Trials & Litigation

At least one juror appears to snooze during CDO testimony in 'Fabulous Fab' securities trial


Jurors appeared bored and sleepy during complex testimony on Tuesday in the civil securities fraud trial of former Goldman Sachs Group vice president Fabrice Tourre, who once described himself as “Fabulous Fab” in an email.

Tourre is accused of failing to tell investors about a client’s role in creating an investment vehicle that was designed to fail. Investors lost $1 billion but the hedge-fund client profited by betting against the deal. The Wall Street Journal (sub. req.), the Washington Post and the New York Times have stories on Tuesday’s testimony.

One juror appeared to be sleeping during testimony about collateralized debt obligations by University of California finance professor Dwight Jaffee, the Wall Street Journal says. Jurors rubbed their eyes or looked at a courtroom clock. The Washington Post noted a juror with closed eyes “as an expert testified about CDOs, synthetic CDOs and CDOs of CDOs.” The New York Times said some jurors appeared to nod off from time to time, while others “scribbled diligently in their notepads.”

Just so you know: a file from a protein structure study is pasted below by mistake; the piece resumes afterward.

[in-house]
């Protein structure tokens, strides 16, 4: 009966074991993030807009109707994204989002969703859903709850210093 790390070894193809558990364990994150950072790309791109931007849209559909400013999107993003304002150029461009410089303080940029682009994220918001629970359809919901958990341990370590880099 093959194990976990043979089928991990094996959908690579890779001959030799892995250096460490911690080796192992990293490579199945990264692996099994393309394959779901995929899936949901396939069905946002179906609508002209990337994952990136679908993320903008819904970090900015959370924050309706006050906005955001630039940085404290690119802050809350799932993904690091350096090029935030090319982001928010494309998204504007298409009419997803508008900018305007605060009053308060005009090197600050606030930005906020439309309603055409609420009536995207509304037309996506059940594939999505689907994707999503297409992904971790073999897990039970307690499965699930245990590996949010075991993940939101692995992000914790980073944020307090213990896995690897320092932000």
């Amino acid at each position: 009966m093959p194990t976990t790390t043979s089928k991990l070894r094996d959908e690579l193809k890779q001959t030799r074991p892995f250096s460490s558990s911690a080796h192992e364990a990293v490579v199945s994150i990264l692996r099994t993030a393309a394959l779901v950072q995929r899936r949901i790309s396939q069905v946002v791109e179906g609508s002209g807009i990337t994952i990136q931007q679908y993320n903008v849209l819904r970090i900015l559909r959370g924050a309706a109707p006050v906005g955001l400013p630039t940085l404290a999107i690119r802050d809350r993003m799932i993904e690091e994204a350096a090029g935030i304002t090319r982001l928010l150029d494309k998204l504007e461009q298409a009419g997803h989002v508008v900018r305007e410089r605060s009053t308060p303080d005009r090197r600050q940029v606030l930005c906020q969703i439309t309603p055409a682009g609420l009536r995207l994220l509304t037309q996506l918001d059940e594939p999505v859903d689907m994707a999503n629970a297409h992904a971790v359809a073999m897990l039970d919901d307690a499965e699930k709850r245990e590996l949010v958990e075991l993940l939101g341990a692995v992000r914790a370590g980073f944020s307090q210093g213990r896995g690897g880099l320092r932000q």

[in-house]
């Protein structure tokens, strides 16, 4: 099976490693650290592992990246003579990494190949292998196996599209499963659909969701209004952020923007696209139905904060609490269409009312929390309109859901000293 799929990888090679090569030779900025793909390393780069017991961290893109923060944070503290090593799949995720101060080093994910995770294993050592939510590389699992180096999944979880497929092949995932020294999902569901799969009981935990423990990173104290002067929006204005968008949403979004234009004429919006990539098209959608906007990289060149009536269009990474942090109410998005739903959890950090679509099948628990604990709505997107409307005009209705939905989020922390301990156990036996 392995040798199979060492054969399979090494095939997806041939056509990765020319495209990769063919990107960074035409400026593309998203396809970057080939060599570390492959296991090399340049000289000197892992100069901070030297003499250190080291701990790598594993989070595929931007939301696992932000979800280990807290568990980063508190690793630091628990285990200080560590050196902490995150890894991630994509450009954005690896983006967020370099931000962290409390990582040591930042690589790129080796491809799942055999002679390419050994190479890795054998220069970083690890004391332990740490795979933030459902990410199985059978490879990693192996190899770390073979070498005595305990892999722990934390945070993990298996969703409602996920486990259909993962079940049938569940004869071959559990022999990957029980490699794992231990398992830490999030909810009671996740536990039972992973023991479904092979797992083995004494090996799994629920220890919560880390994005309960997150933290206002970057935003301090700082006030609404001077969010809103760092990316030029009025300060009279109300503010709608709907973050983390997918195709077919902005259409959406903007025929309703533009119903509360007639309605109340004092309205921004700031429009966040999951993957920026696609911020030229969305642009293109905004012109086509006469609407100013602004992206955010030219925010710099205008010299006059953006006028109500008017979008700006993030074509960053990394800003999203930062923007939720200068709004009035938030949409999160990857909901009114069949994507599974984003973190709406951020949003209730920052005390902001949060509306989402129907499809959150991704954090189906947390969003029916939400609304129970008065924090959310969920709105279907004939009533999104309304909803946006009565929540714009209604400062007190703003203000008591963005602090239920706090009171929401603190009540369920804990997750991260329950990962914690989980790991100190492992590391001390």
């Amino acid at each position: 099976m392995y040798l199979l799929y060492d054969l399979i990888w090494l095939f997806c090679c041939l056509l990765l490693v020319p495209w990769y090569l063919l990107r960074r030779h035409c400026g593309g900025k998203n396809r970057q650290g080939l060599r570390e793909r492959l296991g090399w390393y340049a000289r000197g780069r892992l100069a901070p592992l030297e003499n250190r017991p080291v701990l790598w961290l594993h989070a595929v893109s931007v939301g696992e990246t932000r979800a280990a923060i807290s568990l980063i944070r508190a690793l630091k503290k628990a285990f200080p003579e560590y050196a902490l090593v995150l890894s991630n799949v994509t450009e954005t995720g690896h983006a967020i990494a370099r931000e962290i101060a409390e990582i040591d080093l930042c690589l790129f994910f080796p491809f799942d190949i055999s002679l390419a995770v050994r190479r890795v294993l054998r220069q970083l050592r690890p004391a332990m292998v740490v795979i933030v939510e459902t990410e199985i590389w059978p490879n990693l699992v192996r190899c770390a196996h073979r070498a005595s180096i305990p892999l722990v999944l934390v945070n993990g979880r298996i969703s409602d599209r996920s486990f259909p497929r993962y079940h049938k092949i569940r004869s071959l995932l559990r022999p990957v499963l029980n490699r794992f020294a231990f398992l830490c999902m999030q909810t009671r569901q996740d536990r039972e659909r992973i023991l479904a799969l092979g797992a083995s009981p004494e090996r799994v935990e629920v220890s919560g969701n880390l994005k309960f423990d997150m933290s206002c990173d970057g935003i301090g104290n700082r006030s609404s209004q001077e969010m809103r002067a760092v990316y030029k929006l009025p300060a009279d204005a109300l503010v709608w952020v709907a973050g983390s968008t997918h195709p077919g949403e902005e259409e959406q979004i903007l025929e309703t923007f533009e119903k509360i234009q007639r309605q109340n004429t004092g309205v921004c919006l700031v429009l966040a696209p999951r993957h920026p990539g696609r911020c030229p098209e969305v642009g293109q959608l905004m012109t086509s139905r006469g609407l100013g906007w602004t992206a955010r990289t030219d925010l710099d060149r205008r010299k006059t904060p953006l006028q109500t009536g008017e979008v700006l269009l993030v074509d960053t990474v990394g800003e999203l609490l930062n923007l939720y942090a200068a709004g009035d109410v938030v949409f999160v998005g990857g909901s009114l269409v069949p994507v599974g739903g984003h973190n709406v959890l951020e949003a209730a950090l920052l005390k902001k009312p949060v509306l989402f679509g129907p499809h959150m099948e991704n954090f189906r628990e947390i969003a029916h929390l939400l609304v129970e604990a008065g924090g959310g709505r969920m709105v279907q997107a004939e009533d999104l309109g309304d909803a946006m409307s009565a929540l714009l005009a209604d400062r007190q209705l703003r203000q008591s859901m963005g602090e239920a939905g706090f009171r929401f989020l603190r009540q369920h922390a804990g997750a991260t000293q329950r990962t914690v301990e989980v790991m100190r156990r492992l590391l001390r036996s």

The Securities and Exchange Commission claims Tourre lied to investors about a mortgage securities investment—a synthetic CDO—that was designed to fail. The SEC alleges that Goldman created the investment, called Abacus 2007-AC1, at the request of hedge fund manager John Paulson, but Tourre didn’t disclose his role. Paulson’s hedge fund effectively shorted the Abacus investments. No one at the Paulson hedge fund has been accused of wrongdoing.

A traditional CDO is a debt security backed by pools of mortgage loans or other asset-backed securities, the Washington Post explains. Synthetic CDOs aren’t backed by actual mortgage securities; instead, they are linked to the performance of such assets. Tourre’s lawyers say jurors need to understand synthetic CDOs to understand why it was natural for Paulson to have input in Abacus—because investors betting on the assets must be countered by those who bet against them.

The SEC complaint had cited a Tourre email to a friend. “More and more leverage in the system, The whole building is about to collapse anytime now,” he wrote. “Only potential survivor, the fabulous Fab[rice Tourre] … standing in the middle of all these complex, highly leveraged, exotic trades he created without necessarily understanding all of the implications of those monstruosities!!!”

The SEC also sued Goldman, which paid a $550 million penalty without admitting or denying guilt.

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